I want to thank every American who stood with us over the course of this campaign Ė through the good days and the bad; from the snows of Cedar Rapids to the sunshine of Sioux Falls. And tonight I also want to thank the men and woman who took this journey with me as fellow candidates for President.
At this defining moment for our nation, we should be proud that our party put forth one of the most talented, qualified field of individuals ever to run for this office. I have not just competed with them as rivals, I have learned from them as friends, as public servants, and as patriots who love America and are willing to work tirelessly to make this country better. They are leaders of this party, and leaders that America will turn to for years to come.
That is particularly true for the candidate who has traveled further on this journey than anyone else. Senator Hillary Clinton has made history in this campaign not just because sheís a woman who has done what no woman has done before, but because sheís a leader who inspires millions of Americans with her strength, her courage, and her commitment to the causes that brought us here tonight.
Weíve certainly had our differences over the last sixteen months. But as someone whoís shared a stage with her many times, I can tell you that what gets Hillary Clinton up in the morning Ė even in the face of tough odds Ė is exactly what sent her and Bill Clinton to sign up for their first campaign in Texas all those years ago; what sent her to work at the Childrenís Defense Fund and made her fight for health care as First Lady; what led her to the United States Senate and fueled her barrier-breaking campaign for the presidency Ė an unyielding desire to improve the lives of ordinary Americans, no matter how difficult the fight may be. And you can rest assured that when we finally win the battle for universal health care in this country, she will be central to that victory. When we transform our energy policy and lift our children out of poverty, it will be because she worked to help make it happen. Our party and our country are better off because of her, and I am a better candidate for having had the honor to compete with Hillary Rodham Clinton.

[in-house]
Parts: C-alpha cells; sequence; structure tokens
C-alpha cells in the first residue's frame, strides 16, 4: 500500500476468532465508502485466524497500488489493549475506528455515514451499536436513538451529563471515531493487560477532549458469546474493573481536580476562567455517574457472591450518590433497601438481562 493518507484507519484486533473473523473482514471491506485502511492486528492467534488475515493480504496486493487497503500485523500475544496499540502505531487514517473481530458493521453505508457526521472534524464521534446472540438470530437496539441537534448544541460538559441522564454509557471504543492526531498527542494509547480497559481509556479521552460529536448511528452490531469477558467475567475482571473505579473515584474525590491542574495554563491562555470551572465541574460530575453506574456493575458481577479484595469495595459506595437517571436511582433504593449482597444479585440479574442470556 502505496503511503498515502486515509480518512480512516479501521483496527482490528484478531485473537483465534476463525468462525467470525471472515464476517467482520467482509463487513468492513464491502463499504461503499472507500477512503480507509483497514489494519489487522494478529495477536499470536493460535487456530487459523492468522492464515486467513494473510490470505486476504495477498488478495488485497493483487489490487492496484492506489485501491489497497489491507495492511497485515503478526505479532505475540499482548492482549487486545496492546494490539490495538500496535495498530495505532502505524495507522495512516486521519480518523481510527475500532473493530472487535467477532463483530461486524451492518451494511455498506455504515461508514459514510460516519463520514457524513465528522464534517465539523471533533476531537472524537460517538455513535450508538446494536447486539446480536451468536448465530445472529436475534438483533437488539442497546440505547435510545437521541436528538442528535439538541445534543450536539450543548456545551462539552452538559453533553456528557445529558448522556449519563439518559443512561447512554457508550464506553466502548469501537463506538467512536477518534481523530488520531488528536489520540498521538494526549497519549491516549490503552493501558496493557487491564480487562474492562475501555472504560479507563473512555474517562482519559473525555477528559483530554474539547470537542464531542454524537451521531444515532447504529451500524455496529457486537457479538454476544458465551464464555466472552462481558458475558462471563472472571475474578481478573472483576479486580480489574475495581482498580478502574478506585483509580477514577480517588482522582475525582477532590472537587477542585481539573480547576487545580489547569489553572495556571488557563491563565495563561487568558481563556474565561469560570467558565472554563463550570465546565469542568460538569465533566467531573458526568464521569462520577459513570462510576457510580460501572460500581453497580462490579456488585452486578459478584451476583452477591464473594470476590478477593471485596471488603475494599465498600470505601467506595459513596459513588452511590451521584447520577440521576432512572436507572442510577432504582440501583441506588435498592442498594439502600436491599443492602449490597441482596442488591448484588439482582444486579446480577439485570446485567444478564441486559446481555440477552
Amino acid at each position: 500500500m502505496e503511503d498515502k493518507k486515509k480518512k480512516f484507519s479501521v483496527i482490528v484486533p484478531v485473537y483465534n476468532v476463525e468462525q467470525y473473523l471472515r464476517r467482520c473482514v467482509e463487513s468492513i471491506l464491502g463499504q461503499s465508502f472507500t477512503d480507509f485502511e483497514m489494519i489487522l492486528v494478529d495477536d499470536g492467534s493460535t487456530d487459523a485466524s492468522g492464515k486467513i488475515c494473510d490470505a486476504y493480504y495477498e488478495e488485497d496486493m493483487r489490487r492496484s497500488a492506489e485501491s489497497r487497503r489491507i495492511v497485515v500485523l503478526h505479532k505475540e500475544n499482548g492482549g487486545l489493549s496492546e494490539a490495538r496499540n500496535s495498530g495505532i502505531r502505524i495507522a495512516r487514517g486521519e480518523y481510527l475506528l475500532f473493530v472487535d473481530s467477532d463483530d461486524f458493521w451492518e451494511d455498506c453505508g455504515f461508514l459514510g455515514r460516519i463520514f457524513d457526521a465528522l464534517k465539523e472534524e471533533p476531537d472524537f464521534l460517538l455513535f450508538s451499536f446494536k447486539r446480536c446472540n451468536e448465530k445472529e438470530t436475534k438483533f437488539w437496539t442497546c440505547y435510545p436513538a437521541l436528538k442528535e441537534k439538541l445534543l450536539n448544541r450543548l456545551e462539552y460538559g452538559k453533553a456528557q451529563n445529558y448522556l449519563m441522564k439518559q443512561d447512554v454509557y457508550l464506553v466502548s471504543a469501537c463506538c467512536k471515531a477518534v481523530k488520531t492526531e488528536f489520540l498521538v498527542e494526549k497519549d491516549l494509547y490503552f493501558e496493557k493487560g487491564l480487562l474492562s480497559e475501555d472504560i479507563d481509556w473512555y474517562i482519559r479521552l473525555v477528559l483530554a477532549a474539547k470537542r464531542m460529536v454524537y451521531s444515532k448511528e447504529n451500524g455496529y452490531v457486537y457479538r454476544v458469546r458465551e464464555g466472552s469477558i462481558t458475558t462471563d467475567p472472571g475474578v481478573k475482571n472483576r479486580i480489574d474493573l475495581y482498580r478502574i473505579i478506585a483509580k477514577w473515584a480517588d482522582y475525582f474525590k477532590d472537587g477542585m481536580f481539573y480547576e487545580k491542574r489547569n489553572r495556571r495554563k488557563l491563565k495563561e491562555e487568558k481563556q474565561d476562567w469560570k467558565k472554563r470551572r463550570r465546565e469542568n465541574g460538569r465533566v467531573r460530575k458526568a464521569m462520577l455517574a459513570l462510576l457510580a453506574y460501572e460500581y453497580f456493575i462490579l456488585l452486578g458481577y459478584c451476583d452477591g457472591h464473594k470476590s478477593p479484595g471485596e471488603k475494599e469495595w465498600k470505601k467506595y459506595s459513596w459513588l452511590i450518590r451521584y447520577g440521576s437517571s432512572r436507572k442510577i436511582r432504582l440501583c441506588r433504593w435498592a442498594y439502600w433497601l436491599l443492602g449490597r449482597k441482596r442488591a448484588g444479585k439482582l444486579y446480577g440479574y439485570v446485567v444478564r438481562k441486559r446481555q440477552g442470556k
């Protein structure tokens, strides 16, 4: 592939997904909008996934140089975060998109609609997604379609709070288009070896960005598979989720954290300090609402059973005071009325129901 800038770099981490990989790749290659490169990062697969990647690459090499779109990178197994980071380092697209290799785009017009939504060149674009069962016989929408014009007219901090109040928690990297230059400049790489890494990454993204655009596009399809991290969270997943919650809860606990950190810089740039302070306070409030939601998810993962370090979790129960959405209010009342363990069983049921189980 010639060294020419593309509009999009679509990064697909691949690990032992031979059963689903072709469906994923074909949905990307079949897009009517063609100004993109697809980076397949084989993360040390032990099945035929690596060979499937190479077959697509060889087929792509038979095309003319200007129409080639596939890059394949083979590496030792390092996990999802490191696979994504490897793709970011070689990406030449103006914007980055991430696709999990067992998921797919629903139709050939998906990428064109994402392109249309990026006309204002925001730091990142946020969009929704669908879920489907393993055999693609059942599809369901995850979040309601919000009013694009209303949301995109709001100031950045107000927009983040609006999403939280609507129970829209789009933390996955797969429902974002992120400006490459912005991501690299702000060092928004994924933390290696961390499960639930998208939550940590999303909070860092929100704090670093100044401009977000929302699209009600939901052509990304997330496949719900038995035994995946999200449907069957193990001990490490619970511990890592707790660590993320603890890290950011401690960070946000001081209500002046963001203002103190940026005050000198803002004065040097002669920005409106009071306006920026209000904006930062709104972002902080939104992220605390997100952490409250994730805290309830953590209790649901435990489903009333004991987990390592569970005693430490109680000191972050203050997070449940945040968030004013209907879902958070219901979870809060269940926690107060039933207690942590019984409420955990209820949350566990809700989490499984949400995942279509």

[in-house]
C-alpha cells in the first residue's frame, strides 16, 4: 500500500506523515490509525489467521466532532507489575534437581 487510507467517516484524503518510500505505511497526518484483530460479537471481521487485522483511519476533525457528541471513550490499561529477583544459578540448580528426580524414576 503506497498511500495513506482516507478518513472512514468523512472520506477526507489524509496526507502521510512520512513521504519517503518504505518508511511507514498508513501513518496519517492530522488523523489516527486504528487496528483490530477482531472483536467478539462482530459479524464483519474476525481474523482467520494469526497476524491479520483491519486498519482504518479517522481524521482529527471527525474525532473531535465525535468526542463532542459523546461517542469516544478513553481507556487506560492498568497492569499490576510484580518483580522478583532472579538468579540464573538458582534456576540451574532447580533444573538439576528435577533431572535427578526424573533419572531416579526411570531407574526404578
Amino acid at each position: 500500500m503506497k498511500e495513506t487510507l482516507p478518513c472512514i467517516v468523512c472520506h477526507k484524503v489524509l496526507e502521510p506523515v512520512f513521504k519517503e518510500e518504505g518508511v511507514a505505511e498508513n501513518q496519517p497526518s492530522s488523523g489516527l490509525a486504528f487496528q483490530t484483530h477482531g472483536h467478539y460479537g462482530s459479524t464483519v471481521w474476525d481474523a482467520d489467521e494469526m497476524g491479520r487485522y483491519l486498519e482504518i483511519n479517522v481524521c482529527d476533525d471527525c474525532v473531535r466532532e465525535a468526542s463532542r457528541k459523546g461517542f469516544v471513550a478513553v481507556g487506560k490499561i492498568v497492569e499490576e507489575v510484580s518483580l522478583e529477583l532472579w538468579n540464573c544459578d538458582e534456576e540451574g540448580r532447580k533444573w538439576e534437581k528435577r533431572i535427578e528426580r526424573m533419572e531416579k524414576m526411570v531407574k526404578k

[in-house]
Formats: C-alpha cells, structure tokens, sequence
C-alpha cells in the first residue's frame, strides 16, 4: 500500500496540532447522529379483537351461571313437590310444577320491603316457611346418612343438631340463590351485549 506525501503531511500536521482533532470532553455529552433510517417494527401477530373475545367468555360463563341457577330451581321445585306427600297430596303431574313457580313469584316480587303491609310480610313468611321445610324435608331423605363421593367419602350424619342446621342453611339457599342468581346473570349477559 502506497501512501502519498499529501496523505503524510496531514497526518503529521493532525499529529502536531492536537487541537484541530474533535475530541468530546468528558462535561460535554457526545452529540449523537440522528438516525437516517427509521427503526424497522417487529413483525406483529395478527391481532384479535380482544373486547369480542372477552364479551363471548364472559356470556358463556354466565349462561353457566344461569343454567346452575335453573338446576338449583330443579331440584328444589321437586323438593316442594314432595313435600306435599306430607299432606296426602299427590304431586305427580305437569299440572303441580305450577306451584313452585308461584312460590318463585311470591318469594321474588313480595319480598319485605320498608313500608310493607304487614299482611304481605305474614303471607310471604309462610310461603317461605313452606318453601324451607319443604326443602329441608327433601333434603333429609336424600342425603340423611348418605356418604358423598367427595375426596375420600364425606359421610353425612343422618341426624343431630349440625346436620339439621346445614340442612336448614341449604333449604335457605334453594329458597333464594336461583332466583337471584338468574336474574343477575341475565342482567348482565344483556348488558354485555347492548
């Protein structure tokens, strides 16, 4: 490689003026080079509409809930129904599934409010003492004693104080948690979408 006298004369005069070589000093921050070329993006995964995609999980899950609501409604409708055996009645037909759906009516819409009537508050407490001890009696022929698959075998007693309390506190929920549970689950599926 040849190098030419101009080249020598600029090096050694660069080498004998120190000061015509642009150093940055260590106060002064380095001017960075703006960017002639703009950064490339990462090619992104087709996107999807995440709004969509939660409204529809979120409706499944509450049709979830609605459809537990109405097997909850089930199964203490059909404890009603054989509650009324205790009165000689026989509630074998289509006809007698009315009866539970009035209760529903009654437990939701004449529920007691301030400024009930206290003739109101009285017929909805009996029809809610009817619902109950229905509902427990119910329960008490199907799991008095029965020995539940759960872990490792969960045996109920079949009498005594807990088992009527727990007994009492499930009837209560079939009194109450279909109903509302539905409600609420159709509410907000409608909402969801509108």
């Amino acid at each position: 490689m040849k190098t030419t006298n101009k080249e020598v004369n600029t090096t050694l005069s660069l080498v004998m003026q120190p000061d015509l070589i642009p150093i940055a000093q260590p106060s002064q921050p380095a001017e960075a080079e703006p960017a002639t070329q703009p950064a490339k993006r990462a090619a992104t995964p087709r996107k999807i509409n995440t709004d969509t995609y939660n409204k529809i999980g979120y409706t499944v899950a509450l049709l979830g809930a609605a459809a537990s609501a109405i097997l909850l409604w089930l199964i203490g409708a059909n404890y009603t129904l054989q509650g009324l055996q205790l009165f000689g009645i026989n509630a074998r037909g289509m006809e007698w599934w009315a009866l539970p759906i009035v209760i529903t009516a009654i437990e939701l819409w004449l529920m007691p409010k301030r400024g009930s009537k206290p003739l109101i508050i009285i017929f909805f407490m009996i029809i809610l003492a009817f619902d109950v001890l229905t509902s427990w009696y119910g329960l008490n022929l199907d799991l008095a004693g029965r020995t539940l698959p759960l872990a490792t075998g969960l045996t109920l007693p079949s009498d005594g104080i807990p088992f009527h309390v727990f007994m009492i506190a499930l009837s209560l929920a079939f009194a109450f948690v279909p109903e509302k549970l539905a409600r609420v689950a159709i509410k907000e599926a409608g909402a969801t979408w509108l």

There are those who say that this primary has somehow left us weaker and more divided. Well I say that because of this primary, there are millions of Americans who have cast their ballot for the very first time. There are Independents and Republicans who understand that this election isnít just about the party in charge of Washington, itís about the need to change Washington. There are young people, and African-Americans, and Latinos, and women of all ages who have voted in numbers that have broken records and inspired a nation.
All of you chose to support a candidate you believe in deeply. But at the end of the day, we arenít the reason you came out and waited in lines that stretched block after block to make your voice heard. You didnít do that because of me or Senator Clinton or anyone else. You did it because you know in your hearts that at this moment Ė a moment that will define a generation Ė we cannot afford to keep doing what weíve been doing. We owe our children a better future. We owe our country a better future. And for all those who dream of that future tonight, I say Ė let us begin the work together. Let us unite in common effort to chart a new course for America.